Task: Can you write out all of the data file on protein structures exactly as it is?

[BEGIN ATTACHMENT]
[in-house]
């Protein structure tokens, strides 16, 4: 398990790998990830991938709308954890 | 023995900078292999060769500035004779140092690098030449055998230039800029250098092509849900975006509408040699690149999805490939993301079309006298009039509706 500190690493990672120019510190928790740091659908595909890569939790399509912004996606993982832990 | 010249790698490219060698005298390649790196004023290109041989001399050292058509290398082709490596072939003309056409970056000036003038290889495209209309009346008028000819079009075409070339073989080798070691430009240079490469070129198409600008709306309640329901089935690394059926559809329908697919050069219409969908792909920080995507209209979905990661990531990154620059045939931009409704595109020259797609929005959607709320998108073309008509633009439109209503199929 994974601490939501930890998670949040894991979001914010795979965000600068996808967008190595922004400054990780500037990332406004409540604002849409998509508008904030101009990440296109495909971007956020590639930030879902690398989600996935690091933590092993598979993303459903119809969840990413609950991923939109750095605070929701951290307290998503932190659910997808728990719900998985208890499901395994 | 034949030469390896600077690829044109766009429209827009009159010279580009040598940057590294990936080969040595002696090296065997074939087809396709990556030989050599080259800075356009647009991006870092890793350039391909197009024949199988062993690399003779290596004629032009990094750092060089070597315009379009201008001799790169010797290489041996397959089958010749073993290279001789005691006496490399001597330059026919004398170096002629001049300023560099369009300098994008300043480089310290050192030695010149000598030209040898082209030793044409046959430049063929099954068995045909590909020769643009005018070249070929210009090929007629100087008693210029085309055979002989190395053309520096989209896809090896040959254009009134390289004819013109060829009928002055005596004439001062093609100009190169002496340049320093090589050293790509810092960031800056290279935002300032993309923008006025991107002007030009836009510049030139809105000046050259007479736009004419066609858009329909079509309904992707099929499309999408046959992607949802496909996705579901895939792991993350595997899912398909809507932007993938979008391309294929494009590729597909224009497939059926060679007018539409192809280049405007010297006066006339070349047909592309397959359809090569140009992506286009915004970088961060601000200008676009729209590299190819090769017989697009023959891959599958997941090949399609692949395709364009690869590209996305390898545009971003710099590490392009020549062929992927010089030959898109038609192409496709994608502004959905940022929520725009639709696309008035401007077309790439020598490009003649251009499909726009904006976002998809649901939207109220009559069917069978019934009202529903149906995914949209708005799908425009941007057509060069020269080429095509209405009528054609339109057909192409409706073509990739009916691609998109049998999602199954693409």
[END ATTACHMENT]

[in-house]
């Protein structure tokens, strides 16, 4: 398990790998990830991938709308954890 | 023995900078292999060769500035004779140092690098030449055998230039800029250098092509849900975006509408040699690149999805490939993301079309006298009039509706 500190690493990672120019510190928790740091659908595909890569939790399509912004996606993982832990 | 010249790698490219060698005298390649790196004023290109041989001399050292058509290398082709490596072939003309056409970056000036003038290889495209209309009346008028000819079009075409070339073989080798070691430009240079490469070129198409600008709306309640329901089935690394059926559809329908697919050069219409969908792909920080995507209209979905990661990531990154620059045939931009409704595109020259797609929005959607709320998108073309008509633009439109209503199929 994974601490939501930890998670949040894991979001914010795979965000600068996808967008190595922004400054990780500037990332406004409540604002849409998509508008904030101009990440296109495909971007956020590639930030879902690398989600996935690091933590092993598979993303459903119809969840990413609950991923939109750095605070929701951290307290998503932190659910997808728990719900998985208890499901395994 | 034949030469390896600077690829044109766009429209827009009159010279580009040598940057590294990936080969040595002696090296065997074939087809396709990556030989050599080259800075356009647009991006870092890793350039391909197009024949199988062993690399003779290596004629032009990094750092060089070597315009379009201008001799790169010797290489041996397959089958010749073993290279001789005691006496490399001597330059026919004398170096002629001049300023560099369009300098994008300043480089310290050192030695010149000598030209040898082209030793044409046959430049063929099954068995045909590909020769643009005018070249070929210009090929007629100087008693210029085309055979002989190395053309520096989209896809090896040959254009009134390289004819013109060829009928002055005596004439001062093609100009190169002496340049320093090589050293790509810092960031800056290279935002300032993309923008006025991107002007030009836009510049030139809105000046050259007479736009004419066609858009329909079509309904992707099929499309999408046959992607949802496909996705579901895939792991993350595997899912398909809507932007993938979008391309294929494009590729597909224009497939059926060679007018539409192809280049405007010297006066006339070349047909592309397959359809090569140009992506286009915004970088961060601000200008676009729209590299190819090769017989697009023959891959599958997941090949399609692949395709364009690869590209996305390898545009971003710099590490392009020549062929992927010089030959898109038609192409496709994608502004959905940022929520725009639709696309008035401007077309790439020598490009003649251009499909726009904006976002998809649901939207109220009559069917069978019934009202529903149906995914949209708005799908425009941007057509060069020269080429095509209405009528054609339109057909192409409706073509990739009916691609998109049998999602199954693409």